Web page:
For the Good Times (song)

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"For the Good Times"
Single by Bill Nash
Released 1968
Genre Country
Label Smash
Songwriter(s) Kris Kristofferson
Producer(s) Jerry Kennedy
"For the Good Times"
Single by Ray Price
from the album For the Good Times
B-side "Grazin' in Greener Pastures"
Released June 1970
Genre Country
Label Columbia
Songwriter(s) Kris Kristofferson
Producer(s) Don Law
Frank Jones
Ray Price singles chronology
"You Wouldn't Know Love"
(1970)
"For the Good Times"
(1970)
"I Won't Mention It Again"
(1971)

"You Wouldn't Know Love"
(1970)
"For the Good Times"
(1970)
"I Won't Mention It Again"
(1971)

"For the Good Times" is a song written by Kris Kristofferson, first recorded by singer Bill Nash in 1968 before appearing on Kristofferson's own debut album in April 1970. After a recording by Ray Price became a number-one hit single in June of that year, the song establish Kristofferson as one of country and popular music's top songwriters while giving Price his first chart-topping country and western song in 11 years.[1]

"For the Good Times" continued to be recorded by a number of artists in subsequent years, to popular success. The song became a staple of soul singer Al Green's concert repertoire in the 1970s,[2] also featuring as a studio recording on his 1972 album I'm Still in Love with You.[3] A version by Perry Como spent 27 weeks on the UK Singles Chart peaking at #7 in August 1973.[4]

Composition[edit]

Kristofferson wrote most of the song in 1968 while on a work-related road trip from Nashville to the Gulf of Mexico.[1] It recounts the end of a love affair, based on a real life experience of his,[5] in a manner that popular music scholar Steve Sullivan said "conveys sadness, acceptance, and longing".[1]

Ray Price's recording[edit]

An early recording of the song was by Bill Nash on Smash Records in 1968.[6] Kristofferson's own recording appeared on self-titled debut album in April 1970.[7] Ray Price recorded a version of the song on March 16, 1970,[1] accompanied by an orchestra in Nashville's Columbia Studio A.[5]

Price's recording was released as a single and made its chart debut on June 27, 1970, topping the country and western chart for one week and reaching number 11 on the pop singles chart.[1] "For the Good Times" was Price's fifth #1 single and spent 19 weeks on the chart.[8] It was also his only release to hit the Top 40 of the pop chart.[9] Originally Price's label, Columbia Records, had released the song as the "B" side of the single, but switched to promoting "For the Good Times" after Wayne Newton recorded his own version of the tune. The flip side, "Grazin' in Greener Pastures," did receive credit on the country music chart.[10]

At the 1971 Academy of Country Music awards, "For the Good Times" won in the category of "Song of the Year" (for Kristofferson as composer) and "Single of the Year" (for Price).[11] In 2014, Rolling Stone named Price's recording number 18 on its "40 Saddest Country Songs of All Time".[12] Kacey Musgraves has said it "might be the saddest song of all time. It really breaks my heart."[1]

The song was featured in television commercials promoting ESPN's coverage of the 2014–15 College Football Playoff.[13][14]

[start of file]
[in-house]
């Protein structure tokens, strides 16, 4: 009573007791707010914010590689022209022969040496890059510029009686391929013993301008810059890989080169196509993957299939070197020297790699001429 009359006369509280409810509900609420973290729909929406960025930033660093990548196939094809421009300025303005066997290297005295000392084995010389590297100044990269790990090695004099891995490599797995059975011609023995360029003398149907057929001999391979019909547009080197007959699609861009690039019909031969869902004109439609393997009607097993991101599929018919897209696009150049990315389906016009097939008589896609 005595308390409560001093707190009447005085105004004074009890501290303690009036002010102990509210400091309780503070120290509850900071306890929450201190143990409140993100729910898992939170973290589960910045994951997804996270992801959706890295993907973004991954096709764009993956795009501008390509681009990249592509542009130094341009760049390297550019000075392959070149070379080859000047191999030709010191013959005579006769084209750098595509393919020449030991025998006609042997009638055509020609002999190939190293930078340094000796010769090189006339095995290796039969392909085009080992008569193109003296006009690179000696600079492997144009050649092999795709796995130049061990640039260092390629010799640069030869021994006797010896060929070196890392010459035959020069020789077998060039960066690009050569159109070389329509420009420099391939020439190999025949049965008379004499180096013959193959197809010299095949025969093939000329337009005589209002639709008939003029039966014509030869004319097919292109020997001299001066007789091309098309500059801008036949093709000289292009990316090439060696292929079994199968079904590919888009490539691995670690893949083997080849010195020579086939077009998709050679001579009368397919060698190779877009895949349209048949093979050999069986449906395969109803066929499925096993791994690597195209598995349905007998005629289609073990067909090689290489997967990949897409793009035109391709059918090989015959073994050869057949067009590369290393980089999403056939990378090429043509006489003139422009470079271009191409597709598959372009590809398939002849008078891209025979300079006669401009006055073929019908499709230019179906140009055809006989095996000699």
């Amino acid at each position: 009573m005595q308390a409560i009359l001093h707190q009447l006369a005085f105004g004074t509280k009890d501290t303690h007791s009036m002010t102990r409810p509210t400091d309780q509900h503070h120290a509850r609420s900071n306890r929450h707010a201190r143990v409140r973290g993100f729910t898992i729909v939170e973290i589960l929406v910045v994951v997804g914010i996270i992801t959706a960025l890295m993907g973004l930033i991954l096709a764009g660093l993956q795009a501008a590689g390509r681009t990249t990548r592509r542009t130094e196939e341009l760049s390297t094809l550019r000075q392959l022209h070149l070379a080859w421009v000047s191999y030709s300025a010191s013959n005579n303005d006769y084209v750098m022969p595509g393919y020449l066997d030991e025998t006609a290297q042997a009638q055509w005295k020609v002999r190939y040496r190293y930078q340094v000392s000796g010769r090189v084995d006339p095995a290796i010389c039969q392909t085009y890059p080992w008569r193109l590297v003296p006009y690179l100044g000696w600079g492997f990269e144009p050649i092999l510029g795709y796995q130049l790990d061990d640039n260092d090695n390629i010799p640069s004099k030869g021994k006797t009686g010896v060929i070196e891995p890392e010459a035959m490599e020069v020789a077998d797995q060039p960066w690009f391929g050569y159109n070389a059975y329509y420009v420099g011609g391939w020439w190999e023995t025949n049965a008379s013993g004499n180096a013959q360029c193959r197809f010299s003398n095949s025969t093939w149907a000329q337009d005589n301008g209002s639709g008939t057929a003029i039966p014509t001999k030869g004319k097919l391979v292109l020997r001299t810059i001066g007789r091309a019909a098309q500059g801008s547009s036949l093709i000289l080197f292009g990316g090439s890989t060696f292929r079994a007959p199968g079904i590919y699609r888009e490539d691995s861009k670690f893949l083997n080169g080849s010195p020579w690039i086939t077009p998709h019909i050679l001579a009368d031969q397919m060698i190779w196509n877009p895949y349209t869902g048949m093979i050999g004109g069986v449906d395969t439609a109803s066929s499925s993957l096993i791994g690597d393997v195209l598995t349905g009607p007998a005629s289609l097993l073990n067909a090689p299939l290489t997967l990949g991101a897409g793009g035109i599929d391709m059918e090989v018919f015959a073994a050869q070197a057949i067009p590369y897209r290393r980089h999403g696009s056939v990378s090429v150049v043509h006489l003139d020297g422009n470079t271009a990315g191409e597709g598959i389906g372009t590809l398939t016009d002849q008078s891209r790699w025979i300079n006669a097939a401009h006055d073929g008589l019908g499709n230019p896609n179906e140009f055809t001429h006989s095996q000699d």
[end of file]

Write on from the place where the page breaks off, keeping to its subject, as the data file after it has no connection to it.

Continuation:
Charts[edit]

Chart (1970) Peak
position
U.S. Billboard Hot Country Singles 1
U.S. Billboard Hot 100 11
U.S. Billboard Hot Adult Contemporary Tracks 10
Canadian RPM Country Tracks 2
Canadian RPM Top Singles 13
Canadian RPM Adult Contemporary Tracks 10
Australian Go-Set Charts 39

Other recordings[edit]

Other artists to have recorded the song include:

References[edit]

  1. ^ a b c d e f Sullivan, Steve (2017). Encyclopedia of Great Popular Song Recordings, Volume 3. Rowman & Littlefield. p. 461. ISBN 1442254491. 
  2. ^ Christgau, Robert (1981). "Al Green's Greatest Hits Volume II". Christgau's Record Guide: Rock Albums of the Seventies. Ticknor & Fields. ISBN 0-89919-025-1. Retrieved September 7, 2018. 
  3. ^ Awkward, Michael (2007). Soul Covers: Rhythm and Blues Remakes and the Struggle for Artistic Identity (Aretha Franklin, Al Green, Phoebe Snow). Duke University Press. p. 119. ISBN 0822389495. 
  4. ^ "PERRY COMO | full Official Chart History | Official Charts Company". Officialcharts.com. Retrieved 2016-10-03. 
  5. ^ a b "Kris Kristofferson Talks More About His Songs". CMT. Retrieved September 8, 2018.
  6. ^ "For the good times". Poplartunes.nl. Retrieved 2016-01-31. 
  7. ^ "Kris Kristofferson - Self-Titled". No Depression. Retrieved September 8, 2018.
  8. ^ Whitburn, Joel (2004). The Billboard Book Of Top 40 Country Hits: 1944-2006, Second edition. Record Research. p. 275. 
  9. ^ Whitburn, Joel (2004). The Billboard Book of Top 40 Hits: Eighth Edition. Record Research. p. 505. 
  10. ^ Roland, Tom, "The Billboard Book of Number One Country Hits" (Billboard Books, Watson-Guptill Publications, New York, 1991 (ISBN 0-82-307553-2), p. 43.
  11. ^ Billboard Apr 3, 1971
  12. ^ Kreps, Daniel; Menoci, David; Ryan, Linda; Harvilla, Rob; Murray, Nick; Drell, Cady; Powell, Mike; Moss, Marissa R; Harris, Keith; Fisher, Reed (September 26, 2014). "40 Saddest Country Songs of All Time". Rolling Stone. 
  13. ^ "Ray Price’s 'For the Good Times' Plays in ESPN Commercial" – KMOO-FM 99.9.
  14. ^ ESPN television commercial promoting 2014–15 College Football Playoff telecasts, courtesy of YouTube.
  15. ^ Stephen Thomas Erlewine. "Would You Take Another Chance on Me? - Jerry Lee Lewis | Songs, Reviews, Credits". AllMusic. Retrieved 2016-10-03.